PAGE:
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Good stuff, that final 10-lap dash for the cash Saturday night at Lowe's Motor Speedway. For the short-attention-span race fan, that's as good as it gets in NASCAR.
Then the polar opposite comes eight days later at the same place.
The Coca-Cola 600 is Sprint Cup's endurance race, starting in daylight and ending under the lights not far from midnight. For die-hard race fans it can be the end to the ultimate test of alertness, if one's day begins with the Monaco Grand Prix, continues with the Indianapolis 500 and then ends with 400 laps at Charlotte.
For the drivers, the test of alertness is just as real from the cockpit.
"I think it's more of a mental thing that our minds are programmed for 500 miles," said three-time defending series champion and three-time 600 winner Jimmie Johnson. "When you hear 'halfway' and you look up at the scoreboard and you realize you've gone 300 and you've got 300 to go, it's kind of a mental thing that you have to focus on."
It's so long that drivers need more than just an in-car water bottle -- they need food. Car owner Ray Evernham once offered Kasey Kahne a PowerBar during a midrace caution, though Kahne tossed it aside. Evernham tried it again the next year and Kahne accepted, amazed at how it refreshed him for the final 100 miles around the 1.5-mile oval.
While the drivers fight fatigue, crew chiefs will battle everything on the car. The 600 is a gearhead's kind of race, with all the adjustments required to get a vehicle to excel in the 80-plus-degree heat at the start and then seamlessly transition to the cooler 60s weather at the end.
"It's key to build adjustability into the car for the day-to-night transition, and you have to anticipate what the track will do between the day and night and how the car will react to those changes in order to stay ahead of it," said Drew Blickensderfer, crew chief for Matt Kenseth's No. 17 Roush Ford.
This is a solid 4½-hour race at its best. The 2005 edition ran a hair under 5 hours, 15 minutes thanks to 103 caution laps.
"What is so different about it is that the last 150 miles is at dark, it's at night and the track is faster, so it's not like the race is slowing down," said Elliott Sadler, driver of the No. 19 Dodge. "The race is actually going faster so it is getting harder on your body instead of easier as the race goes on. As you are getting hot, tired and dehydrated the racetrack is getting faster, so mentally and physically you have to be very prepared."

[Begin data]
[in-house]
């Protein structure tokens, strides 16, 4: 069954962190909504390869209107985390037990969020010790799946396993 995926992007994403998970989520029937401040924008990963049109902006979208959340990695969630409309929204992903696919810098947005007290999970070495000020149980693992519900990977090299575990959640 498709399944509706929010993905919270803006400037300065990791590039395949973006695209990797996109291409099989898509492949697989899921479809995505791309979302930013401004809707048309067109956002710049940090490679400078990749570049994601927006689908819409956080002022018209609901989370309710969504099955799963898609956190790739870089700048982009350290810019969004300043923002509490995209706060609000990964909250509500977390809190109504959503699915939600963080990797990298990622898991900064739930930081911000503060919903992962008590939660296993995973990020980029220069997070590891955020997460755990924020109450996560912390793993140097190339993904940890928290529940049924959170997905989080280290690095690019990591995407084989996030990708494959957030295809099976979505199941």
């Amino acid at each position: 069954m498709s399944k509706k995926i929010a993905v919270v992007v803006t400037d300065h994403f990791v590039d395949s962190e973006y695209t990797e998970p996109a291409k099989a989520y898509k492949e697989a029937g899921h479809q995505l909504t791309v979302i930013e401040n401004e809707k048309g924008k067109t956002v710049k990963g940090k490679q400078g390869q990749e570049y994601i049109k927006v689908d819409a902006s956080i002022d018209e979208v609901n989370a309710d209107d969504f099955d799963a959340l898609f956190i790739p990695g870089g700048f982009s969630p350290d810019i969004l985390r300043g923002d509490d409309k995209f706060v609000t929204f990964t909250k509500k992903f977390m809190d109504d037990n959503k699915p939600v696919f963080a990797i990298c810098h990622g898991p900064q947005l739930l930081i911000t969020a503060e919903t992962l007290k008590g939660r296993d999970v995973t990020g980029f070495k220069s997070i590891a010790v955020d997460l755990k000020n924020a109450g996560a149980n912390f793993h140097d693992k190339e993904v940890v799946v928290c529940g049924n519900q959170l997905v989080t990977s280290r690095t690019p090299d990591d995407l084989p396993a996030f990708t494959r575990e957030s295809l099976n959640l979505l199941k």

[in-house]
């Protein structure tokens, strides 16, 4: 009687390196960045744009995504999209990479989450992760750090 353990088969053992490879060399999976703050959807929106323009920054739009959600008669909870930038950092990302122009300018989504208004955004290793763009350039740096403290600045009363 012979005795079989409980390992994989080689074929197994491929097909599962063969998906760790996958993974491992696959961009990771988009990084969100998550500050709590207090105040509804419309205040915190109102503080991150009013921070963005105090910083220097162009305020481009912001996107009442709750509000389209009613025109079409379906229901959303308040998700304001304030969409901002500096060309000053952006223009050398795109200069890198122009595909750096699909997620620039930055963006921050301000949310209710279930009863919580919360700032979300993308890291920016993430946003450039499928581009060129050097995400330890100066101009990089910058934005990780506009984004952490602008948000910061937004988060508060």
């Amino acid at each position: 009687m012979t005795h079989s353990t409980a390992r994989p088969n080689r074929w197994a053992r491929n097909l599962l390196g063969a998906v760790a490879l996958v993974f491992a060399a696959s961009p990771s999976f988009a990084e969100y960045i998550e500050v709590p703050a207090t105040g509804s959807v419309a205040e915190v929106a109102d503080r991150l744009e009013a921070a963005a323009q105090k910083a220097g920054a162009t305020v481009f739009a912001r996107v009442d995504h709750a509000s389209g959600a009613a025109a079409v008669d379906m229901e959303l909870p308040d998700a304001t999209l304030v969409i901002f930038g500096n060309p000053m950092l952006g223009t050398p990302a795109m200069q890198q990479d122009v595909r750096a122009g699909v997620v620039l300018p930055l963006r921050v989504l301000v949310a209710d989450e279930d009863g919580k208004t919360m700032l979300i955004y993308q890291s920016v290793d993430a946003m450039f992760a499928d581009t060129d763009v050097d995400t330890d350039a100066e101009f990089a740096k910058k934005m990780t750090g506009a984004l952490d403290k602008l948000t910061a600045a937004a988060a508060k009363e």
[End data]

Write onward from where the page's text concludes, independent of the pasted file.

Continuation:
Many teams will look at the setups that worked in the All-Star Race and hope they carry over. Six times in the past quarter-century the driver who had the winning combination then transferred it to the 600, with Jeff Gordon (1997), Johnson (2003) and Kahne (last year) the active drivers to have done it.
Will that bode well for Tony Stewart to score his first points race win with the new No. 14 Stewart-Haas Chevy team? Maybe, maybe not. Smoke has an average finish of 16.6 in the 600, compared with a 9.5 average effort with one win at the Lowe's fall race, a mere 500-miler.
Amazing what those last 100 miles can do.
"It requires a totally different mindset," said Greg Biffle, ninth in the standings for Roush. "It's kind of like two races. The first half is survival and the second half is making sure the car will handle well into the night and then making your way to the front if you're not already there."
Mark Martin: Want to talk championship now? Martin won't, but his win at Darlington vaulted him four spots in points to 11th, inside the Chase window. And consider this: He has a Chase streak not unlike Jimmie Johnson and Matt Kenseth. Those two have made all five Chases, while Martin has made every one in which he was driving full time (2004-06). If the ageless wonder can tack on another win or two during the summer while maintaining a top-12 spot, he'll likely start the Chase first or second in points after the reseeding based on wins.
But we're not supposed to talk about that.
"All I want to do is be happy and have fun doing this," said the 50-year-old Hendrick Motorsports driver. "If you don't set yourself up for disappointment, then it's much easier."
Maybe he won't be disappointed, but he'd be the only one. Momentum and interest are gaining for the No. 5.
John Schwarb is a motorsports contributor to ESPN.com. He can be reached at firstname.lastname@example.org.
Sam Hornish Jr.: The Indianapolis 500 will run before the Coca-Cola 600, and the Penske driver should be able to watch without longing to trade his No. 77 Dodge for the No. 6 Dallara. Many wondered if that wouldn't be the case six races into his second full-time Cup season when he was averaging 30th place and finishing off the lead lap every time.
In the past four points races he had another two lousy finishes (blame one on bumper cars at Talladega), but also his first two top-10s. Then at the Sprint Showdown he got his first taste of victory, winning the qualifier to advance to the night finale at Charlotte.
"I wish we didn't have to race our way into the All-Star Race again this year, but it feels good," said Hornish, 31st in points. "I was really happy how everything worked out for us."
David Ragan: A year ago he threatened to crash the Chase at age 23 in his No. 6 Ford, but this year Ragan is the fifth wheel of the Roush Racing stable.
After finishing sixth in the Daytona 500, he has fallen off a cliff, finishing 27th or worse in five of 10 races and cracking the top 20 in only two with a high of 12th. He already has three DNFs after one in all of 2008, and sits 20 spots down the standings compared with a year ago -- 32nd to 12th.